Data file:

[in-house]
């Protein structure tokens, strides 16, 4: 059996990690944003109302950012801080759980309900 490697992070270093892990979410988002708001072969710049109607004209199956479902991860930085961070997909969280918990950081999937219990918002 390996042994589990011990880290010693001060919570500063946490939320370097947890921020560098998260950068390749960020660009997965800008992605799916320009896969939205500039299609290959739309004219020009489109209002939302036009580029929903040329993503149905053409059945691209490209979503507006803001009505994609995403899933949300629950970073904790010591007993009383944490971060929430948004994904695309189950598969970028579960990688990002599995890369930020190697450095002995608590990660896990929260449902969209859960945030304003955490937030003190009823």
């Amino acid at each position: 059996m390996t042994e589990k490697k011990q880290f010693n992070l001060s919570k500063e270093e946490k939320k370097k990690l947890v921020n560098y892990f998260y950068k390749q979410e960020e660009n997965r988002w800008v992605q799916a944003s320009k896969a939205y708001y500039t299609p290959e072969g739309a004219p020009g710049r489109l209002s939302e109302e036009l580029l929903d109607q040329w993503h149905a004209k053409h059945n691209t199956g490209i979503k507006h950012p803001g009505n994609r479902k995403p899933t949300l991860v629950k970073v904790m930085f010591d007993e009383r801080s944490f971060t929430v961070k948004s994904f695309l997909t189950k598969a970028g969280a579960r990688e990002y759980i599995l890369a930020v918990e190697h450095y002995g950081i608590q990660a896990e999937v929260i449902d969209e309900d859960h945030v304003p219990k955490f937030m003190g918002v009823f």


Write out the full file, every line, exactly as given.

[in-house]
């Protein structure tokens, strides 16, 4: 059996990690944003109302950012801080759980309900 490697992070270093892990979410988002708001072969710049109607004209199956479902991860930085961070997909969280918990950081999937219990918002 390996042994589990011990880290010693001060919570500063946490939320370097947890921020560098998260950068390749960020660009997965800008992605799916320009896969939205500039299609290959739309004219020009489109209002939302036009580029929903040329993503149905053409059945691209490209979503507006803001009505994609995403899933949300629950970073904790010591007993009383944490971060929430948004994904695309189950598969970028579960990688990002599995890369930020190697450095002995608590990660896990929260449902969209859960945030304003955490937030003190009823």
């Amino acid at each position: 059996m390996t042994e589990k490697k011990q880290f010693n992070l001060s919570k500063e270093e946490k939320k370097k990690l947890v921020n560098y892990f998260y950068k390749q979410e960020e660009n997965r988002w800008v992605q799916a944003s320009k896969a939205y708001y500039t299609p290959e072969g739309a004219p020009g710049r489109l209002s939302e109302e036009l580029l929903d109607q040329w993503h149905a004209k053409h059945n691209t199956g490209i979503k507006h950012p803001g009505n994609r479902k995403p899933t949300l991860v629950k970073v904790m930085f010591d007993e009383r801080s944490f971060t929430v961070k948004s994904f695309l997909t189950k598969a970028g969280a579960r990688e990002y759980i599995l890369a930020v918990e190697h450095y002995g950081i608590q990660a896990e999937v929260i449902d969209e309900d859960h945030v304003p219990k955490f937030m003190g918002v009823f």